Vegetables and fruits benefit from applications of wastes; however, care must be taken because produce can be fouled or disease can be spread. Surface application of wastes to the soil around fruit trees will not cause either problem, but spray applications of liquid waste could.
Manure or sludge applied and plowed under before planting will not cause most vegetables to be unduly contaminated with disease organisms as long as they are washed and prepared according to good food industry standards. However, the scab disease may be promoted on the skin of potatoes with the addition of organic wastes. Well rotted or composted manure can be used to avoid excessive scabbing if it is plowed under before the potatoes are planted (Martin and Leonard 1949). Additional guidelines for the use of municipal sludge are in table 6-5.
Table 6-5 Summary ofjoint EPA/FDA/USDA guidelines for sludge application for fruit and vegetable production (USEPA 1983)
Annual and cumulative Cd rates:
Use of high-quality sludge:
Annual rate should not exceed 0.5 kg/ha (0.446 lb/ac). Cumulative Cd loadings should not exceed 5, 10, or 20 kg/ha, depending on CEC values of <5, 5 to 15, and >15 meq/100g, respectively, and soil pH.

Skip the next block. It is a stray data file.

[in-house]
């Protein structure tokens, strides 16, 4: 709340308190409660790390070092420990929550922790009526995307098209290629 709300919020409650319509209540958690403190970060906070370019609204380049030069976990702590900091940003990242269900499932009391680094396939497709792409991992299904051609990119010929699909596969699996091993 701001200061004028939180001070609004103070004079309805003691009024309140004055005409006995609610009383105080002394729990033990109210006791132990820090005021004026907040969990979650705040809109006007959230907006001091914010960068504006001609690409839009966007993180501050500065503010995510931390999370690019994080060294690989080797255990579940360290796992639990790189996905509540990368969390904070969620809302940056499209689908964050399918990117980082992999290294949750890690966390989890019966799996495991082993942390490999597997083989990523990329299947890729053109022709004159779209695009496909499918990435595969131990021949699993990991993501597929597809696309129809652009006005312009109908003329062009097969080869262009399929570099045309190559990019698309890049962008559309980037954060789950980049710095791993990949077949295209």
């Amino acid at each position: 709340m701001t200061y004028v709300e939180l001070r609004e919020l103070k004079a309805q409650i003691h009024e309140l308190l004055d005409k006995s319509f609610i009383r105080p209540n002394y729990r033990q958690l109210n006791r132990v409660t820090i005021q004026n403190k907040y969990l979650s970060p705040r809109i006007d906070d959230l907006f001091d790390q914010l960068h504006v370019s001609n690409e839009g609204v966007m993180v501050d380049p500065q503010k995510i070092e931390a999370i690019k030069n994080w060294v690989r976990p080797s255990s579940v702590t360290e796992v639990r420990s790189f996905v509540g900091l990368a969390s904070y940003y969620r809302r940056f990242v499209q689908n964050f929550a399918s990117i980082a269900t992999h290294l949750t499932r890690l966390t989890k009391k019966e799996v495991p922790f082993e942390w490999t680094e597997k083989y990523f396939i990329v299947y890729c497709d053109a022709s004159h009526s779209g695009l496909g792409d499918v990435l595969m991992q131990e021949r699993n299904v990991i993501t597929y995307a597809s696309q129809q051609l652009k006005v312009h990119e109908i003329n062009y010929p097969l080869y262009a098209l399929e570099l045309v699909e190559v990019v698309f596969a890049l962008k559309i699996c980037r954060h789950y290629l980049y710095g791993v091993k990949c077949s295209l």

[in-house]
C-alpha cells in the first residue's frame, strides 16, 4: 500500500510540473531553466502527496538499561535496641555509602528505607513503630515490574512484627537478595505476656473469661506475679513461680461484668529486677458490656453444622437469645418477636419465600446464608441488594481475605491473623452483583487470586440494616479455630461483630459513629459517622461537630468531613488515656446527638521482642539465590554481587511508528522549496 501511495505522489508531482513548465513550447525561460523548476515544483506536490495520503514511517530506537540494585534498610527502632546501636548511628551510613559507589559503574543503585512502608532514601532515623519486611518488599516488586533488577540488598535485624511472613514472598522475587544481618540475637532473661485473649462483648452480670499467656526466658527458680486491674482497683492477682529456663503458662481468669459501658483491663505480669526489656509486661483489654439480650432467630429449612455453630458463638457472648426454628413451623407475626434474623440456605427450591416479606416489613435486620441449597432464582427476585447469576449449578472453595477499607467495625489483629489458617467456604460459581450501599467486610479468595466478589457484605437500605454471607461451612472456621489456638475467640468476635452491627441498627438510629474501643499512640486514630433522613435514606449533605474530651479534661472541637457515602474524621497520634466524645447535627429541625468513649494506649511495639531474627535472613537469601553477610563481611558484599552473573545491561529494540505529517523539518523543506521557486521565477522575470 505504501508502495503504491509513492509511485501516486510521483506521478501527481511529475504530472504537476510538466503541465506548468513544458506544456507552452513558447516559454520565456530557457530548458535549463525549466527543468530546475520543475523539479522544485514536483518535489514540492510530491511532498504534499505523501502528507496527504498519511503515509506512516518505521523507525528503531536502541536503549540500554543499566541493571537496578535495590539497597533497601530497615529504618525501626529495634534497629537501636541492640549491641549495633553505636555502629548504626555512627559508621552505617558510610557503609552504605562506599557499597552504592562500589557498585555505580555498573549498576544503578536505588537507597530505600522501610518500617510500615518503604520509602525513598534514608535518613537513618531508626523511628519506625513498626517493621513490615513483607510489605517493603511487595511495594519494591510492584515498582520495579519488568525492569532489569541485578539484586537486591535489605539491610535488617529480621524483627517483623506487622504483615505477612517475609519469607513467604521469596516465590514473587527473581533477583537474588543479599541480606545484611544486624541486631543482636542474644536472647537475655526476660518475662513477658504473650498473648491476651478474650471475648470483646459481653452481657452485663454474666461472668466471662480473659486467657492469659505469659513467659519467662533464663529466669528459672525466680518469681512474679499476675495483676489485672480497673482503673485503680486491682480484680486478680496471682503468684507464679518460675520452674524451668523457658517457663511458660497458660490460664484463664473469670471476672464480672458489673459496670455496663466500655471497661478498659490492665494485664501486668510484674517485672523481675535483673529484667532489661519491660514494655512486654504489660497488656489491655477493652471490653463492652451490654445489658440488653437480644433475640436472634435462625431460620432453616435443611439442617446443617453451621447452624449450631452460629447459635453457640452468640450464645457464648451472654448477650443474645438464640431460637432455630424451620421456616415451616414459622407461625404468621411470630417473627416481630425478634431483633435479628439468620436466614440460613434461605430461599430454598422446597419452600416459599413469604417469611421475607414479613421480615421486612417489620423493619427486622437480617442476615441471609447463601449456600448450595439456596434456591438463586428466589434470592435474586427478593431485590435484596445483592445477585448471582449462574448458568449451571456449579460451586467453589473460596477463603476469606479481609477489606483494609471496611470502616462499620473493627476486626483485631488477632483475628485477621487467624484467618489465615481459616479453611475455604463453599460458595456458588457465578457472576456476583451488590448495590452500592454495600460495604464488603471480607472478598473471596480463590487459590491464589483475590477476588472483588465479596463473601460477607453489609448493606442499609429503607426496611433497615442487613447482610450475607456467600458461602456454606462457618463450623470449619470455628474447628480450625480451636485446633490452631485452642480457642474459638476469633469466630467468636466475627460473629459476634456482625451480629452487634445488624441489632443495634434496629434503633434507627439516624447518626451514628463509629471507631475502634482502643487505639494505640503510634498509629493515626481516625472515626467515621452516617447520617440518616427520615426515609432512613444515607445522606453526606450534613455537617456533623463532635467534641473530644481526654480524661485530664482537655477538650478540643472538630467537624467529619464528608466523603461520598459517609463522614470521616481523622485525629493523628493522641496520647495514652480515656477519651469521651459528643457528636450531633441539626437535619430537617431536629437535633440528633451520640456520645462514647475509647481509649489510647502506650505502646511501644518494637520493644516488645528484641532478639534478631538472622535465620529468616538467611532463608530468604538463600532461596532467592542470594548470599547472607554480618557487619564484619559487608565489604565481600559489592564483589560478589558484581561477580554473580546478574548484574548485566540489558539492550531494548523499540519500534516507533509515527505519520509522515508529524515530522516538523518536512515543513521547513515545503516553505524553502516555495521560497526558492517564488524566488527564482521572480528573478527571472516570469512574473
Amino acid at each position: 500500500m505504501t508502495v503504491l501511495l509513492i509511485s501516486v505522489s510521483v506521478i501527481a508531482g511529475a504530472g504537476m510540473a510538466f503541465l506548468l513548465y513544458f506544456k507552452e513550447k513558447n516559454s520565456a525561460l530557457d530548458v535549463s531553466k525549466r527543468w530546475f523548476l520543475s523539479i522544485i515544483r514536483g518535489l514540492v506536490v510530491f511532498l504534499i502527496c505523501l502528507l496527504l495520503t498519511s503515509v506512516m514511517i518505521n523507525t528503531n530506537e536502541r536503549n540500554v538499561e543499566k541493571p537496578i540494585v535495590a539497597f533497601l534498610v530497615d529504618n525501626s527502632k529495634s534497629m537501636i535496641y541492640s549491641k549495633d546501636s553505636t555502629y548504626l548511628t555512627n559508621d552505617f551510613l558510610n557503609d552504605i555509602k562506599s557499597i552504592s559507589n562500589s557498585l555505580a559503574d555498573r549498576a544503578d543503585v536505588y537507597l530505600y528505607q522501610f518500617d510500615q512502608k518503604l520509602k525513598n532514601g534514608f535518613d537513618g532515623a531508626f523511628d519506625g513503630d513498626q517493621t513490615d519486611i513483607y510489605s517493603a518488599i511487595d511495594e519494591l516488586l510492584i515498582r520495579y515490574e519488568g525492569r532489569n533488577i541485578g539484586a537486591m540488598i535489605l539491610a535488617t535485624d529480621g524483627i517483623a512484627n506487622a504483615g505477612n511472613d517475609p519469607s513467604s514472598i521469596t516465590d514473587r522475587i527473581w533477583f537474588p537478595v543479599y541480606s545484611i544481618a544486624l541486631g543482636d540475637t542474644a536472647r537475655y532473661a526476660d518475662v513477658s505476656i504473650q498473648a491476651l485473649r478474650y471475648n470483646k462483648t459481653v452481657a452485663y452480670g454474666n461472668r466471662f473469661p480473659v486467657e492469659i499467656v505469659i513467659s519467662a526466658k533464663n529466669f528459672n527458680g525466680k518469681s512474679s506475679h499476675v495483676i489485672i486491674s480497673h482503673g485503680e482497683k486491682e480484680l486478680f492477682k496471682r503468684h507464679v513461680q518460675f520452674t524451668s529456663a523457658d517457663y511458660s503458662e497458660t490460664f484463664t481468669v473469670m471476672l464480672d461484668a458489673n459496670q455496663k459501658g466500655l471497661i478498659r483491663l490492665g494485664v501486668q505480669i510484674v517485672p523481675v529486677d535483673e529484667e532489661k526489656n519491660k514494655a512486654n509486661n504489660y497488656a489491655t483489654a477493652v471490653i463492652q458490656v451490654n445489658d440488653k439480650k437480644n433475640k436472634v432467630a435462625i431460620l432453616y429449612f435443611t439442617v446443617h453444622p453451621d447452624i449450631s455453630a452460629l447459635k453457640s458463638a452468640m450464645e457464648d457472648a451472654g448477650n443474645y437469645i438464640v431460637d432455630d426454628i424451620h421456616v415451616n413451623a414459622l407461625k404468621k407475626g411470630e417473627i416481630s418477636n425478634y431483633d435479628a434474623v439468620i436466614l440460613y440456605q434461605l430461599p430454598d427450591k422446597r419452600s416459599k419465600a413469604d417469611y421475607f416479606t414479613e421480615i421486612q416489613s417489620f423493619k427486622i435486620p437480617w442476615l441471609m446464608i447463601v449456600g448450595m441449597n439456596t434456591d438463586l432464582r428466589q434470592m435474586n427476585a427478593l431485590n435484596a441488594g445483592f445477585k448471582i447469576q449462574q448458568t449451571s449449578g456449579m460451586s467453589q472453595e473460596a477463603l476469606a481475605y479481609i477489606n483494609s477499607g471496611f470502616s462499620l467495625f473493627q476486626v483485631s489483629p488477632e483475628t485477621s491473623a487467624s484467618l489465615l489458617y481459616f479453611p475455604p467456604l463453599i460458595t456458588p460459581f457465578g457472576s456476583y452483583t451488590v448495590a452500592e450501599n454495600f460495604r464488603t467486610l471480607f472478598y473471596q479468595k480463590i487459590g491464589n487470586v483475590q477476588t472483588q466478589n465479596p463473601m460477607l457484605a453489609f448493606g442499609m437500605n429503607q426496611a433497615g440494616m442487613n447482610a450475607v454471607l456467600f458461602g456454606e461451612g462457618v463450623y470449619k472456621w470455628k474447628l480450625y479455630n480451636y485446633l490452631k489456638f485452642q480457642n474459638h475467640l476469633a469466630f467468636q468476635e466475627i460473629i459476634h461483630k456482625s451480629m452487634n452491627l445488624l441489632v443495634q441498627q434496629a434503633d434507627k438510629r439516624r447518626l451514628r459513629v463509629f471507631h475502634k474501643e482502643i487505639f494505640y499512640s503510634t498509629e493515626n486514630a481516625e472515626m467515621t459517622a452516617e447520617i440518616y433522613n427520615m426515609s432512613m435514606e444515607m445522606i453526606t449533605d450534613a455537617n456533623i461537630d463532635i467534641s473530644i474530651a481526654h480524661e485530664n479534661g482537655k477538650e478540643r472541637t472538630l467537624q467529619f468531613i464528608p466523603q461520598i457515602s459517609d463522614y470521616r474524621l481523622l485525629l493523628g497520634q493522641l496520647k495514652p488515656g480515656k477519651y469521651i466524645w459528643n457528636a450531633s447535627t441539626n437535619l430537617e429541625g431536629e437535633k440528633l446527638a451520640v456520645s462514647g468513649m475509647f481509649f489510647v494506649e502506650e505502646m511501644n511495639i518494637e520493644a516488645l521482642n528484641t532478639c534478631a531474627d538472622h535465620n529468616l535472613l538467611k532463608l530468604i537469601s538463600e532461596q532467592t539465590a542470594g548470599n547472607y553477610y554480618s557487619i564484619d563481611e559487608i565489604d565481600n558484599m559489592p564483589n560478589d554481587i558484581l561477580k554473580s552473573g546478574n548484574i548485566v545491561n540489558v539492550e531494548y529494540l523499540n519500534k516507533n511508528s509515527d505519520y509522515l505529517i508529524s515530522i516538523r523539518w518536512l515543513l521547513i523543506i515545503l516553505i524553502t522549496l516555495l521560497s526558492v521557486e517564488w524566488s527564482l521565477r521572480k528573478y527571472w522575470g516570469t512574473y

Soil pH (plow zone - top 6 inches) should be 6.5 or greater at time of each sludge application.
Sludges that have PCB concentrations of more than 10 ppm should be incorporated into the soil.
Sludge should be treated by pathogen reduction process before soil application. A waiting period of 12 to 18 months before a crop is grown may be required, depending on prior sludge processing and disinfection.
High-quality sludge should not contain more than 25 ppm Cd, 1,000 ppm Pb, and 10 ppm PCB (dry weight basis).
Cumulative lead (Pb) application rate: Cumulative Pb loading should not exceed 800 kg/ha (714 lb/ac).
A minimum requirement is that crops to be eaten raw should not be planted in sludge-amended fields within 12 to 18 months after the last sludge application. Further assurance of safe and wholesome food products can be achieved by increasing the time interval to 36 months. This is especially warranted in warm, humid climates.
Physical contamination and filth:
Soil monitoring: Choice of crop type:
Sludge should be applied directly to soil and not directly to any human food crop. Crops grown for human consumption on sludge-amended fields should be processed using good food industry practices, especially for root crops and low-growing fresh fruits and vegetables.
Soil monitoring should be performed on a regular basis, at least annually for pH. Every few years, soil tests should be run for Cd and Pb.
Plants that do not accumulate heavy metals are recommended.
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